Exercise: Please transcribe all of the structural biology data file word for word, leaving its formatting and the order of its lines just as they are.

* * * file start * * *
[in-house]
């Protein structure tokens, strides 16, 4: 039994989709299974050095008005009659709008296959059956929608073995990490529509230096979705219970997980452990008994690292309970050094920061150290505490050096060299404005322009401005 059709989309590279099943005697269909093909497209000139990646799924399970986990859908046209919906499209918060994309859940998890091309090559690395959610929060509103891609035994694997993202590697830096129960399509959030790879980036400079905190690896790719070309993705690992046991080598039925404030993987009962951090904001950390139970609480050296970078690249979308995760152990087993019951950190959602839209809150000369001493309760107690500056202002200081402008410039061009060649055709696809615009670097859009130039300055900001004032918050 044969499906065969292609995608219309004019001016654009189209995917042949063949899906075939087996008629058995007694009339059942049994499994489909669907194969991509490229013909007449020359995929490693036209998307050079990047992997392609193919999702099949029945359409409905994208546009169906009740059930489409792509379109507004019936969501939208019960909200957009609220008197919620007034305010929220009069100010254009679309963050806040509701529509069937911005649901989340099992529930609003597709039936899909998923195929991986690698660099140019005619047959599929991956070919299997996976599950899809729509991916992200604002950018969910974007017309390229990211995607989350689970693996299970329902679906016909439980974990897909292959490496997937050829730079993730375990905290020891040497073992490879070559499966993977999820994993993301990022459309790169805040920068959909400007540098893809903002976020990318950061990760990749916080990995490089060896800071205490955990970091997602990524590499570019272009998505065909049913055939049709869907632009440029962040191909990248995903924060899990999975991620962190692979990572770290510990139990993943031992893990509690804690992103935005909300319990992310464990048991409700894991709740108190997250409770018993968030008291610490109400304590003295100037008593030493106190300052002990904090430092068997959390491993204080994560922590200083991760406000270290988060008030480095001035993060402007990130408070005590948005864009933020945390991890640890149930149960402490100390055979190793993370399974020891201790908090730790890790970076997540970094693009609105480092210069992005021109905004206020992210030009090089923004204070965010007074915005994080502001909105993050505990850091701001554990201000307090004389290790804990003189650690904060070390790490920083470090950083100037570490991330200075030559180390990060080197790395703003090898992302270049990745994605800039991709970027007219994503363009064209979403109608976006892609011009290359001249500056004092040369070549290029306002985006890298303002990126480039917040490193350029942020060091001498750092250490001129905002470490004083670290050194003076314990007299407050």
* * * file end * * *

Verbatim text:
[in-house]
């Protein structure tokens, strides 16, 4: 039994989709299974050095008005009659709008296959059956929608073995990490529509230096979705219970997980452990008994690292309970050094920061150290505490050096060299404005322009401005 059709989309590279099943005697269909093909497209000139990646799924399970986990859908046209919906499209918060994309859940998890091309090559690395959610929060509103891609035994694997993202590697830096129960399509959030790879980036400079905190690896790719070309993705690992046991080598039925404030993987009962951090904001950390139970609480050296970078690249979308995760152990087993019951950190959602839209809150000369001493309760107690500056202002200081402008410039061009060649055709696809615009670097859009130039300055900001004032918050 044969499906065969292609995608219309004019001016654009189209995917042949063949899906075939087996008629058995007694009339059942049994499994489909669907194969991509490229013909007449020359995929490693036209998307050079990047992997392609193919999702099949029945359409409905994208546009169906009740059930489409792509379109507004019936969501939208019960909200957009609220008197919620007034305010929220009069100010254009679309963050806040509701529509069937911005649901989340099992529930609003597709039936899909998923195929991986690698660099140019005619047959599929991956070919299997996976599950899809729509991916992200604002950018969910974007017309390229990211995607989350689970693996299970329902679906016909439980974990897909292959490496997937050829730079993730375990905290020891040497073992490879070559499966993977999820994993993301990022459309790169805040920068959909400007540098893809903002976020990318950061990760990749916080990995490089060896800071205490955990970091997602990524590499570019272009998505065909049913055939049709869907632009440029962040191909990248995903924060899990999975991620962190692979990572770290510990139990993943031992893990509690804690992103935005909300319990992310464990048991409700894991709740108190997250409770018993968030008291610490109400304590003295100037008593030493106190300052002990904090430092068997959390491993204080994560922590200083991760406000270290988060008030480095001035993060402007990130408070005590948005864009933020945390991890640890149930149960402490100390055979190793993370399974020891201790908090730790890790970076997540970094693009609105480092210069992005021109905004206020992210030009090089923004204070965010007074915005994080502001909105993050505990850091701001554990201000307090004389290790804990003189650690904060070390790490920083470090950083100037570490991330200075030559180390990060080197790395703003090898992302270049990745994605800039991709970027007219994503363009064209979403109608976006892609011009290359001249500056004092040369070549290029306002985006890298303002990126480039917040490193350029942020060091001498750092250490001129905002470490004083670290050194003076314990007299407050």